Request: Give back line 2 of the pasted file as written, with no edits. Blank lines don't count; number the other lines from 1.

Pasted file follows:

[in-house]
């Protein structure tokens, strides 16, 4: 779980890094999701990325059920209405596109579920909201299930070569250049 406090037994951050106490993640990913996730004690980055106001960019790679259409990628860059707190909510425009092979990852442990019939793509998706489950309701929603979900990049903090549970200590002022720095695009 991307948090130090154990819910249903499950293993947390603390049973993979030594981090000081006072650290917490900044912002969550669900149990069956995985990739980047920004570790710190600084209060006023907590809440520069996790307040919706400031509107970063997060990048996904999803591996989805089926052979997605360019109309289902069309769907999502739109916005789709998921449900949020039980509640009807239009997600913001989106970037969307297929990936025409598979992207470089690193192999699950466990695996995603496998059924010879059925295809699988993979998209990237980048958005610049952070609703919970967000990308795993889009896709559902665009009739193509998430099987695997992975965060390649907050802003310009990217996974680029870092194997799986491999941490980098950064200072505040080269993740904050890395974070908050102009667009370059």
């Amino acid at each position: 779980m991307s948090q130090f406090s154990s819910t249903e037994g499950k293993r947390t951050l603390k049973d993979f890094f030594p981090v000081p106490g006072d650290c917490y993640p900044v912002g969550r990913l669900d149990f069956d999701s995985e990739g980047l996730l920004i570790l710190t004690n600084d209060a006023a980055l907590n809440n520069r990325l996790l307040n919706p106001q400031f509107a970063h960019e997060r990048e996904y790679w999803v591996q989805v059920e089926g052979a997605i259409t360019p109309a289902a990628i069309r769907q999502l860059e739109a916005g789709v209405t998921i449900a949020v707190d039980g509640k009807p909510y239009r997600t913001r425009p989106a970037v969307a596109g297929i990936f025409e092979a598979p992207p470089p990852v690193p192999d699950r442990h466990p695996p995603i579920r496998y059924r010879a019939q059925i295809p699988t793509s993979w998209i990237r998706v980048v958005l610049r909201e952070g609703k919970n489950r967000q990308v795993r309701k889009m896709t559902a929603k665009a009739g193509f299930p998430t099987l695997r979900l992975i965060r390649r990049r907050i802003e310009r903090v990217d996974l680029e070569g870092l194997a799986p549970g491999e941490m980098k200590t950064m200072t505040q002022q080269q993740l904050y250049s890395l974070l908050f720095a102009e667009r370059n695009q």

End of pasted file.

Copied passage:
């Protein structure tokens, strides 16, 4: 779980890094999701990325059920209405596109579920909201299930070569250049 406090037994951050106490993640990913996730004690980055106001960019790679259409990628860059707190909510425009092979990852442990019939793509998706489950309701929603979900990049903090549970200590002022720095695009 991307948090130090154990819910249903499950293993947390603390049973993979030594981090000081006072650290917490900044912002969550669900149990069956995985990739980047920004570790710190600084209060006023907590809440520069996790307040919706400031509107970063997060990048996904999803591996989805089926052979997605360019109309289902069309769907999502739109916005789709998921449900949020039980509640009807239009997600913001989106970037969307297929990936025409598979992207470089690193192999699950466990695996995603496998059924010879059925295809699988993979998209990237980048958005610049952070609703919970967000990308795993889009896709559902665009009739193509998430099987695997992975965060390649907050802003310009990217996974680029870092194997799986491999941490980098950064200072505040080269993740904050890395974070908050102009667009370059």